Minimal shift of eastern wild turkey nesting phenology associated with projected climate change

Climate change may induce mismatches between wildlife reproductive phenology and temporal occurrence of resources necessary for reproductive success. Verifying and elucidating the causal mechanisms behind potential mismatches requires large-scale, longer-duration data. We used eastern wild turkey (Meleagris gallopavo silvestris) nesting data collected across the southeastern U.S. over eight years
Wesley W. Boone, Christopher E. Moorman, Adam Terando, David J. Moscicki, Bret A. Collier, Michael J. Chamberlain, Krishna Pacifici

Sensitivity of North American grassland birds to weather and climate variability

Grassland birds in North America have experienced sharp declines over the last 60 years driven by the widespread loss and degradation of grassland habitats. In recent decades, modern climate change has amplified these pressures. Climate change is occurring more rapidly in grasslands relative to some other ecosystems, and exposure to extreme and novel climate conditions may affect grassland bird ec
Scott Maresh Nelson, Christine Ribic, Neal D. Niemuth, Jacy Bernath-Plaisted, Benjamin Zuckerberg

Actualizing Indigenous Knowledge in tribal wildlife management: Basic preconditions

Indigenous Knowledge (IK) is increasingly involved in the contemporary management of natural resources. Tribal wildlife management programs in the United States may be uniquely positioned to effectively and ethically integrate their IK. While a narrow focus on the body of IK and a particular management activity may suffice for project-level integration efforts, herein we consider how IK integratio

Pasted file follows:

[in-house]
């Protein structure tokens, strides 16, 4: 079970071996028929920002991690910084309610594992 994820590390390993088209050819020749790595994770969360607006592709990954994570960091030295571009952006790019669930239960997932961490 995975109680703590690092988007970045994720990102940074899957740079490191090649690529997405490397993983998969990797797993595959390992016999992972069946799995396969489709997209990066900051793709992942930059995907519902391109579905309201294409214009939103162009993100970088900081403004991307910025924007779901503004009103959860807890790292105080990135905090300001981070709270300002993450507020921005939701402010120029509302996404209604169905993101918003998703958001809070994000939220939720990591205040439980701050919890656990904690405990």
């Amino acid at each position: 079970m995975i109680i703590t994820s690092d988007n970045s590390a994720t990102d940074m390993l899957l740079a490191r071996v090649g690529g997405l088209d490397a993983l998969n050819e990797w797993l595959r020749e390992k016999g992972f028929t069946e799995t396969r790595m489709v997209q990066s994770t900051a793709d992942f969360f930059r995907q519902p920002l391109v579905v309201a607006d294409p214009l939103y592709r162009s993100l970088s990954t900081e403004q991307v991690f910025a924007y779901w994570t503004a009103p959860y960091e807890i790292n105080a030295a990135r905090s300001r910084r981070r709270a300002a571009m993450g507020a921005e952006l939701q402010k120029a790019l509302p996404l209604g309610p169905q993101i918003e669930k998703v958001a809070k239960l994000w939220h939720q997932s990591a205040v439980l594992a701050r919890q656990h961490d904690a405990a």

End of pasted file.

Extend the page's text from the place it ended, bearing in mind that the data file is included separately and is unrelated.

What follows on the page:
Anthony Warren Ciocco, Stefan Tangen, Chad Smith

Towards a better future for biodiversity and people: Modelling Nature Futures

The Nature Futures Framework (NFF) is a heuristic tool for co-creating positive futures for nature and people. It seeks to open up a diversity of futures through mainly three value perspectives on nature – Nature for Nature, Nature for Society, and Nature as Culture. This paper describes how the NFF can be applied in modelling to support decision-making. First, we describe key considerations for t
H. Kim, G.D. Peterson, W.W. Cheung, S. Ferrier, R. Alkemade, A. Arneth, Jan J. Kuiper, S. Okayasu, L.M. Pereira, L.A. Acosta, R. Chaplin-Kramer, E. den Belder, T.D. Eddy, J. C. Johnson, S. Karlsson-Viinkhuyzen, M.T.J. Kok, P. Leadley, D. Leclère, C. Lundquist, C. Rondini, R.J. Scholes, M.A. Schoolenberg, Y. Shin, E. Stehfest, F. Stephenson, P. Visconti, D. van Vuuren, C.C.C. Wabnitz, J.J. Alava, I. Cuadros-Casanova, K.K. Davies, M.A. Gasalla, G. Halouani, M. Harfoot, S. Hashimoto, T. Hickler, T. Hirsch, G. Kolomytsev, Brian W. Miller, H. Ohashi, M.G. Palomo, A. Popp, R.P. Remme, O. Saito, U.R. Sumalia, S. Willcock, H.M. Pereira

User engagement testing with a pilot decision support tool aimed to support species managers

Species status assessments (SSAs) are required for endangered species by the U.S. Fish and Wildlife Service and focus on the resiliency, redundancy, and representation of endangered species. SSAs must include climate information, because climate is a factor that will impact species in the future. To aid in the inclusion of climate information, a decision support system (DSS) entitled Climate Analy
Haven J. Cashwell, Karen S. McNeal, Kathie Dello, Ryan Boyles, Corey Davis

People need freshwater biodiversity

Freshwater biodiversity, from fish to frogs and microbes to macrophytes, provides a vast array of services to people. Mounting concerns focus on the accelerating pace of biodiversity loss and declining ecological function within freshwater ecosystems that continue to threaten these natural benefits. Here, we catalog nine fundamental ecosystem services that the biotic components of indigenous fresh
Abigail Lynch, Steven J. Cooke, Angela H. Arthington, Claudio Baigun, Lisa Bossenbroek, Chris Dickens, Ian Harrison, Ismael Kimirei, Simone D. Langhans, Karen J. Murchie, Julian Olden, Steve J. Ormerod, Margaret Owuor, Rajeev Raghavan, Michael J. Samways, Rafaela Schinegger, Subodh Sharma, Ram-Devi Tachamo-Shah, David Tickner, Denis Tweddle, Nathan Young, Sonja C. Jähnig